Previous courses on Sikhism include:

Sikhism (RS 162C) is a lecture course in which we trace the development of the Sikh community from its founding in the 1520s to its modern manifestation as a powerful religious minority in India. This undergraduate Sikhism course remains our flagship offering and the number of students taking this course have continued to grow over the years, for example, rising from 132 to 231 and to 253 in 2009, 2010 and 2011 respectively.

Graduate Seminars

Issues in Sikh Studies (RS 213A): Using primary sources in translation, this seminar examines the history of the Sikh community from its inception in the 1520s to the present day. In the process, it traces the evolution of the Sikh community against the backdrop of ever changing religious, cultural, social, and political circumstances.

The Guru Granth and the Sikh Tradition (RS 213C):
Using the Guru Granth as a hermeneutical prism, this seminar examines issues of  religious subjectivity, identity, and community formation in the Sikh tradition; explores the literary culture of the Sikhs as expressed through both canonical and non-canonical writings; investigates pre- colonial,  colonial,  and  post-colonial commentary  and scholarship vis-a-vis the status of the Guru Granth; and finally, considers the ritual and liturgical importance of the text in contexts of worship and congregation.

The Early Texts of the Sikh Tradition (RS 213D): The seminar focuses on the history and making of the early Sikh texts. Starting with information about the physical processes of manuscript production, i.e. paper-making, ink-making, binding, orthography, the scribes, etc., and the key archives that hold these texts, the seminar examines one major text each week. The readings draw on scholarship in English, the introductions to these texts in their currently available editions, and copies of the folios from the opening and closing sections of their earliest extant manuscripts. Along with learning how to read early Gurmukhi orthography and building familiarity with the manuscripts of these texts, the participants have the opportunity to examine issues surrounding their dating, location in the larger historical context, and the resulting relevance for understanding Sikh history.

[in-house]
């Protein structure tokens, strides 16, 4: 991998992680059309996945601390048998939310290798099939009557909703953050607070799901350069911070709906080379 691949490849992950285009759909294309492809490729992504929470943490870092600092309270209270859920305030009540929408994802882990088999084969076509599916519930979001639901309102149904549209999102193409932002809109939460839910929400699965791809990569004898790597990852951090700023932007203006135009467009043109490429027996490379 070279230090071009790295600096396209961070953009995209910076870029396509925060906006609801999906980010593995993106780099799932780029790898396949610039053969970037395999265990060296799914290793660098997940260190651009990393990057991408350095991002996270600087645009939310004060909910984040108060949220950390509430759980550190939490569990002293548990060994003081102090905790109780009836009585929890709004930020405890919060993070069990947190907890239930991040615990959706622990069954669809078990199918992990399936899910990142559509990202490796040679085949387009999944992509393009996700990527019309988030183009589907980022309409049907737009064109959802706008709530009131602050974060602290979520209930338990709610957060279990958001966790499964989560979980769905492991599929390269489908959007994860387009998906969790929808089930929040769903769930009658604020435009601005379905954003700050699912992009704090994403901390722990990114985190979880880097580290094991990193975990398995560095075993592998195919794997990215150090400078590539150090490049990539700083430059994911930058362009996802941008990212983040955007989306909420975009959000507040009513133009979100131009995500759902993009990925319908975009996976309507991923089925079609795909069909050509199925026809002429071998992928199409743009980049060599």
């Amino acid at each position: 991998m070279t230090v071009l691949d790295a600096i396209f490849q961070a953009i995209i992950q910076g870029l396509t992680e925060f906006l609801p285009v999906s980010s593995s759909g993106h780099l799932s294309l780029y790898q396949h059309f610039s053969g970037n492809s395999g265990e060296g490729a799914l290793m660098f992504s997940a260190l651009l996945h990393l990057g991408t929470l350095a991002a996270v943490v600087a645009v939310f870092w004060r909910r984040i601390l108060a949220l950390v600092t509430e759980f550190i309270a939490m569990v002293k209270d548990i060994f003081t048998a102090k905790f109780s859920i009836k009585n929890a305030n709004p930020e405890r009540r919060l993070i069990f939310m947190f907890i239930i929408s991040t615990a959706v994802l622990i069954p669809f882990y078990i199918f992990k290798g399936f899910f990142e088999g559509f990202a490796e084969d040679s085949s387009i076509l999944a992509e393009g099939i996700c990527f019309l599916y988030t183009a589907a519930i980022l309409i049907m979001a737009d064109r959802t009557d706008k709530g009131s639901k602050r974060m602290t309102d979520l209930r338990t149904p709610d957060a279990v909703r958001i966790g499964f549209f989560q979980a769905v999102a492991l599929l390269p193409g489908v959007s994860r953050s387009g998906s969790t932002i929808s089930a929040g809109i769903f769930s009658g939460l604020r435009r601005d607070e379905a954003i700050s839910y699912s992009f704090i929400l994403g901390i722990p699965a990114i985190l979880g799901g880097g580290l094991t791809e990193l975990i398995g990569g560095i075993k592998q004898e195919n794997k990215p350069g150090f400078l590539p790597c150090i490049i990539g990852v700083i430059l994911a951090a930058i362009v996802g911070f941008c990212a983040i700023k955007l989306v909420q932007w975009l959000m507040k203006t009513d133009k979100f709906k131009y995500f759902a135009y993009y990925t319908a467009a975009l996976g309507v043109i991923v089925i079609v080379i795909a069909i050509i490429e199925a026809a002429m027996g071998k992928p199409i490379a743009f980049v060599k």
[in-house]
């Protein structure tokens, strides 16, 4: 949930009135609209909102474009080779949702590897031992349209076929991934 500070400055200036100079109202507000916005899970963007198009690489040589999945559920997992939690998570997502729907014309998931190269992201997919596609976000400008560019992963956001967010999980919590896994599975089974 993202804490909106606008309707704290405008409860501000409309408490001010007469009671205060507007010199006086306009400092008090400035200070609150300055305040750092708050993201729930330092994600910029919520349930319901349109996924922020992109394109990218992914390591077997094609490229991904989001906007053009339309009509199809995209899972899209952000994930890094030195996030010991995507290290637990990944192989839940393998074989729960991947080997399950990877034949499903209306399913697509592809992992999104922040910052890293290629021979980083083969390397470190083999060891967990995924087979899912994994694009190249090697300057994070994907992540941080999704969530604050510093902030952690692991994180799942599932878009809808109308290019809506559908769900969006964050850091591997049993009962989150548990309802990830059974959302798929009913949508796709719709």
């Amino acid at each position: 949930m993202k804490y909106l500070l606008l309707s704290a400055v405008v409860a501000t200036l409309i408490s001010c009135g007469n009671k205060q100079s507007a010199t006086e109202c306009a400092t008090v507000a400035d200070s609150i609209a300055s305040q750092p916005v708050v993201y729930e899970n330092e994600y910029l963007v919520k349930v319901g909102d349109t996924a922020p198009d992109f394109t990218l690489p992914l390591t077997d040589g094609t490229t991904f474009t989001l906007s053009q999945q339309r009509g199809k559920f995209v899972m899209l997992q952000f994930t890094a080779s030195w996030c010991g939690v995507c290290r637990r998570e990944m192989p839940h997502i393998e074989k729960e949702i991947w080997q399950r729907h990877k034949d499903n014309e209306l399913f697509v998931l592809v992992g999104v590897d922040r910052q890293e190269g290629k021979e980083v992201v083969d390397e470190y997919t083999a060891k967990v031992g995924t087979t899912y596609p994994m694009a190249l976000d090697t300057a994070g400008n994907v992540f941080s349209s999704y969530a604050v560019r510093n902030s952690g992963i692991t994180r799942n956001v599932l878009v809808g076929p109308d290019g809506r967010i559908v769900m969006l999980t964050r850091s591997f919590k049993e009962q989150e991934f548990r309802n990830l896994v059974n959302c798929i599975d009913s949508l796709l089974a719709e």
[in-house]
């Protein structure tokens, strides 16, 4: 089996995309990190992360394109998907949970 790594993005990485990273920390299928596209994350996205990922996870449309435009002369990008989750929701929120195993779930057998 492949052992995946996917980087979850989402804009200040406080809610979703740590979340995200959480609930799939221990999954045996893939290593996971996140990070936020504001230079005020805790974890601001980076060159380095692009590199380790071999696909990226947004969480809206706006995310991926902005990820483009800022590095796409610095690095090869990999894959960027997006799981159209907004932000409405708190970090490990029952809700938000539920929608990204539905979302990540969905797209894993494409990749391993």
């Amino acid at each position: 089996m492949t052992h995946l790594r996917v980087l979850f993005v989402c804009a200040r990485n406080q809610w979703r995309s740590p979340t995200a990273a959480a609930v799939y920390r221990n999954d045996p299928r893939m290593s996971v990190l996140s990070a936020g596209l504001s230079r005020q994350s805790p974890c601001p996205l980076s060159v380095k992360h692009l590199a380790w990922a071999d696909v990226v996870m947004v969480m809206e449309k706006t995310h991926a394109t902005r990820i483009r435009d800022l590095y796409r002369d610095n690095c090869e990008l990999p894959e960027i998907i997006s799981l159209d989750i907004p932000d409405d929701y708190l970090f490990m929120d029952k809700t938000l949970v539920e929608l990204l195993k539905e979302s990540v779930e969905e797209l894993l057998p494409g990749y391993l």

Graduate Class - Spring 2011

The participants of The Early Texts of the Sikh Tradition in 2011.

The Sikhs: From Regional to a Global Community (RS 213E): Beginning with the journeys of Guru Nanak, the founder of the Sikh community, Sikhs have historically been mobile people. Although their numbers remain concentrated in the Punjab, the Sikh settlements in other parts of the Indian subcontinent and central Asia can be traced back to the early seventeenth century. Under the aegis of the British colonial empire beginning with the 1850s, the Sikhs had the opportunity to move to other parts of the world and this trend further accelerated in the twentieth and twenty-first centuries. This seminar focus on the historical and contemporary locations of Sikh settlements; political and literary responses emerging from diasporic contexts; and the challenge and promise of maintaining, transmitting, and transforming religious and cultural identities within the community.

Other courses such as Global Religions (GS 102), Global Terrorism (GS 134), and Religious Nationalism (GS 200) also examine issues relating to Sikhism and Punjab.